Premenstrual syndrome (PMS)
If you find yourself experiencing symptom such as mood swings, sore breasts and food cravings in the days or weeks before your monthly period, you probably are suffering from premenstrual syndrome (PMS).
What is premenstrual syndrome (PMS)?
Premenstrual syndrome (PMS) describes an array of symptoms which impact a woman’s physical, emotional and mental health before the onset of her period. This usually happens in the few days beforehand, but for some women, these symptoms can start weeks before.
There has been some debate amongst some medical professionals about the cause of PMS. However, most experts believe the condition is triggered by an increase in oestrogen and progesterone hormones along with dipping serotonin levels.
What are the symptoms of premenstrual syndrome (PMS)?
- Mood swings
- Spots and breakouts
- Bloating and cramping
- Irritability and feelings of anxiousness
- Tender breasts
- Migraines and headaches
- Greasy hair
- Food cravings often for carbohydrates and sugar
Does premenstrual syndrome (PMS) require treatment?
It’s estimated that around 90% of women experience some premenstrual symptoms. Sometimes, selfcare is enough to cope with PMS, However, for about 20-30% of menstruating women, symptoms cause significant impairment, causing distress and discomfort and treatment will be required. Women are sometimes misdiagnosed and prescribed antidepressants. Naturally, it is better to discover the root of the problem and provide the correct management. Treatment is especially important for women who suffer from a more severe form of PMS, known as Premenstrual dysphoric disorder (PMDD). Along with physical and emotional symptoms, PMDD causes extreme mood shifts that can disrupt daily life and damage relationships.
What is premenstrual dysphoric disorder (PMDD)?
Premenstrual dysphoric disorder (PMDD) is a severe form of premenstrual syndrome and is characterised by psychological and behavioural symptoms as well as physical effects. Women can even feel suicidal as a result of the condition. The prevalence of PMDD is estimated to be 5-8% in menstruating women. PMDD causes extreme mood shifts that can disrupt daily life and damage relationships. Sometimes symptoms are so painful and prolonged that a woman may only get seven pain free days a month. It is very important that a woman accesses medical help for PMDD. Thankfully specialist treatment can alleviate symptoms.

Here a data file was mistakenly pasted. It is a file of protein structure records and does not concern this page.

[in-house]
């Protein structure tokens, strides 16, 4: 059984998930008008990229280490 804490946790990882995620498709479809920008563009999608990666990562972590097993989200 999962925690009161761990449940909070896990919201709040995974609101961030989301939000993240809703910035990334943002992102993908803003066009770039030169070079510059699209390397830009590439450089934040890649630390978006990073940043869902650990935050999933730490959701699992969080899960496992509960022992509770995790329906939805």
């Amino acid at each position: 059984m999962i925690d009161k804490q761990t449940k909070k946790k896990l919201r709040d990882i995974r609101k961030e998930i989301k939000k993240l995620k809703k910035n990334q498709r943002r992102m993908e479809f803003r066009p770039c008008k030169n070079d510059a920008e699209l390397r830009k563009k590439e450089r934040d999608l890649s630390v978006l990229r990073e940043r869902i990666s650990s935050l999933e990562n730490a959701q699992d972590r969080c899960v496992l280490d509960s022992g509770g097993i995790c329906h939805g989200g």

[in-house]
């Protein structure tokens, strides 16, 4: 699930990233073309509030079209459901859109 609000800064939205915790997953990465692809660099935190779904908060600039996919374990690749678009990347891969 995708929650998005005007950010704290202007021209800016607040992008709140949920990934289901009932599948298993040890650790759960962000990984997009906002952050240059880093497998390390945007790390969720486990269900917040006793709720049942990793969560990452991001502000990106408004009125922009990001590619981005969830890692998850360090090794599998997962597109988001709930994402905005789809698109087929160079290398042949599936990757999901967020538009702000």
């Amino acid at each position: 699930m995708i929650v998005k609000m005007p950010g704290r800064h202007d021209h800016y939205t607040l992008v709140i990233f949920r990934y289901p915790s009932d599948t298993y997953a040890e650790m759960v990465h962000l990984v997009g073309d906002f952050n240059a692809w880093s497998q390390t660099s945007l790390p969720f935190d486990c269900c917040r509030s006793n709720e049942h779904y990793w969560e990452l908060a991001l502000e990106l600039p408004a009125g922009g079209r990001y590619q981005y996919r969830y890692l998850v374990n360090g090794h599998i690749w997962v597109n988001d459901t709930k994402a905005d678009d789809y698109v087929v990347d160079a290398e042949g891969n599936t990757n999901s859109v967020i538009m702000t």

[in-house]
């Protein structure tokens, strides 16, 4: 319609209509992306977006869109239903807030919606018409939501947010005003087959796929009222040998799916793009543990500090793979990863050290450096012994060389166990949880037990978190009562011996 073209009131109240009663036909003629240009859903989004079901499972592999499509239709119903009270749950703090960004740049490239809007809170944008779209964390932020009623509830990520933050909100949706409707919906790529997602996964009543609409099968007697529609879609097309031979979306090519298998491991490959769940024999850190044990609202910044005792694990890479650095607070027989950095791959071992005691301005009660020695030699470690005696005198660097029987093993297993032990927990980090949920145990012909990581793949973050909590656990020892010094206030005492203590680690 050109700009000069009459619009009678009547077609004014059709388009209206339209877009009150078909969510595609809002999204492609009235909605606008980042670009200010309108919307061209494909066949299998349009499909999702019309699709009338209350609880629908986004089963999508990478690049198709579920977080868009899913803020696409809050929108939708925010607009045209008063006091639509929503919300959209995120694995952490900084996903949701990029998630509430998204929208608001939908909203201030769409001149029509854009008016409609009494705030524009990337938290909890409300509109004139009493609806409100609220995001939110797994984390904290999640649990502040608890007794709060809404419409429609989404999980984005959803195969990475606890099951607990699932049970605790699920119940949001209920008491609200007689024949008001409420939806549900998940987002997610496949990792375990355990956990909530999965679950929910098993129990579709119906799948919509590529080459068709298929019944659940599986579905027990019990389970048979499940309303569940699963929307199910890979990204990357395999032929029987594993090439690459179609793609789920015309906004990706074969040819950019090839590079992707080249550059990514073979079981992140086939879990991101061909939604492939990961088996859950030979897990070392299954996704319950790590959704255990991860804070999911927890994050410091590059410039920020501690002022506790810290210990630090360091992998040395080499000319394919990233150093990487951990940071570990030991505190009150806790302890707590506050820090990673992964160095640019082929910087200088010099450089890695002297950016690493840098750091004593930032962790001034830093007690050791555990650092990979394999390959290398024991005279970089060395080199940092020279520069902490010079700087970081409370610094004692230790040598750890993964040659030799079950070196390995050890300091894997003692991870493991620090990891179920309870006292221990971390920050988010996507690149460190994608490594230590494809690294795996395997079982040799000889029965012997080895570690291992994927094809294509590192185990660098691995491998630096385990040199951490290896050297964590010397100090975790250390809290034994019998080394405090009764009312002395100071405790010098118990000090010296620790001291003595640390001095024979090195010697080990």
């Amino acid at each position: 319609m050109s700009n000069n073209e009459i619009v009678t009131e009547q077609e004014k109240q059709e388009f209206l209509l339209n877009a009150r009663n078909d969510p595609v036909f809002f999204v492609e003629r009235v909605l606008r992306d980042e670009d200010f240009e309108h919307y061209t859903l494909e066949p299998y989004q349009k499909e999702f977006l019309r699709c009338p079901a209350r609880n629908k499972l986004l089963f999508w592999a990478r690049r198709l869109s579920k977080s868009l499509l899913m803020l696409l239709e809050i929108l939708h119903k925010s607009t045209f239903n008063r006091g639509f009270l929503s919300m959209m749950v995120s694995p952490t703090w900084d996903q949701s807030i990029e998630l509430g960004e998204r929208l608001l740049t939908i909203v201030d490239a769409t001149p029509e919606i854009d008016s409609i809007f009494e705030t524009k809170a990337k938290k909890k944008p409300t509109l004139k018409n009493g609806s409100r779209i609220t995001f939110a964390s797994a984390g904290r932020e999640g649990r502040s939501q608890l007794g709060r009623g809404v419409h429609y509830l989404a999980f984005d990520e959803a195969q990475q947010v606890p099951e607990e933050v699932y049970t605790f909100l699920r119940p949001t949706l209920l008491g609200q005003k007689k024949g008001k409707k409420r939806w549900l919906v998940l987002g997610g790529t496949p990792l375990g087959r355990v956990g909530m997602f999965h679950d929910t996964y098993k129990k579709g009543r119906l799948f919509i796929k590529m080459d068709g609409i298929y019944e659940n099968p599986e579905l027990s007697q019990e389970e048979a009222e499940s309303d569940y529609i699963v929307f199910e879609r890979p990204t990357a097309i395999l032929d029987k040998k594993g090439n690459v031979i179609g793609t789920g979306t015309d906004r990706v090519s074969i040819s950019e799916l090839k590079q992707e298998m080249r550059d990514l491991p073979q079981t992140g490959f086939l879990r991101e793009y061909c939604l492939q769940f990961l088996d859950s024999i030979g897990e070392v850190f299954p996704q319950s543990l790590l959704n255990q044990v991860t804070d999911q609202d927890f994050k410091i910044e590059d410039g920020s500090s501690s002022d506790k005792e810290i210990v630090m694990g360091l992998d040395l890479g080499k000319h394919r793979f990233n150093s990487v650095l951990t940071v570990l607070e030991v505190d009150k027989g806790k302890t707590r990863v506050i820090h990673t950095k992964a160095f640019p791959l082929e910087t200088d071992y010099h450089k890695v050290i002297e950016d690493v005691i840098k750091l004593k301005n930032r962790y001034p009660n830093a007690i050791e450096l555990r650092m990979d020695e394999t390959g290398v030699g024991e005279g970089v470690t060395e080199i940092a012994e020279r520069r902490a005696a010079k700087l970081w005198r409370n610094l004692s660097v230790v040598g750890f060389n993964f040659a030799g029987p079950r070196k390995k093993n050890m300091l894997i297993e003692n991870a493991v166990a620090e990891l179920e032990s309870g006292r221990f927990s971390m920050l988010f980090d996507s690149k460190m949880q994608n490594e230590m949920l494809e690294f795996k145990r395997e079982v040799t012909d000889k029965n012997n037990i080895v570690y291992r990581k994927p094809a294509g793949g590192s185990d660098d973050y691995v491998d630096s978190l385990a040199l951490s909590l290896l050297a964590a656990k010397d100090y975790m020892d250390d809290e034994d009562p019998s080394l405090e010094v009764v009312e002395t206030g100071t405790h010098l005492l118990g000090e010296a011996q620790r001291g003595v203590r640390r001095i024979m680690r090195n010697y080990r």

Who is most affected by PMS?
Hormone levels are high for women between 20 to 35 years so symptoms can be particularly marked. However, for some, the incidence of PMS can increase with age, especially as women experience hormonal fluctuations. Stresses connected to career, teenage children and other family commitments can also exacerbate PMS at this time. In these cases, hormone replacement therapy (HRT) can be used to help.
How can I get help for PMS?
A holistic approach that integrates lifestyle changes, along with appropriate medical interventions, is the answer for many women. A specialist gynaecologist with expertise in PMS and endocrinology can create a tailormade programme, ensuring hormonal health is perfectly balanced.
How is PMS treated?
It’s important to seek help for PMS, as doctors may need to rule out other conditions. Management of the condition will depend on the severity and type of symptoms, and your personal situation and preferences. For many women, looking at lifestyle, such as diet, alcohol intake, stress levels and exercise routine can be helpful. Supplements such as vitamins, magnesium, fish oils and herbs can also lessen symptoms. For example, there is some evidence that the B vitamins thiamine and riboflavin as well as calcium, vitamin D and certain herbs, such as Chasteberry, may reduce the risk of premenstrual syndrome. Women who have moderate to severe symptoms which don’t respond to changes in lifestyle may benefit from advice from a PMS expert which could include hormonal treatments, anti-depressants and other strategies, such as cognitive behaviour therapy and mindfulness.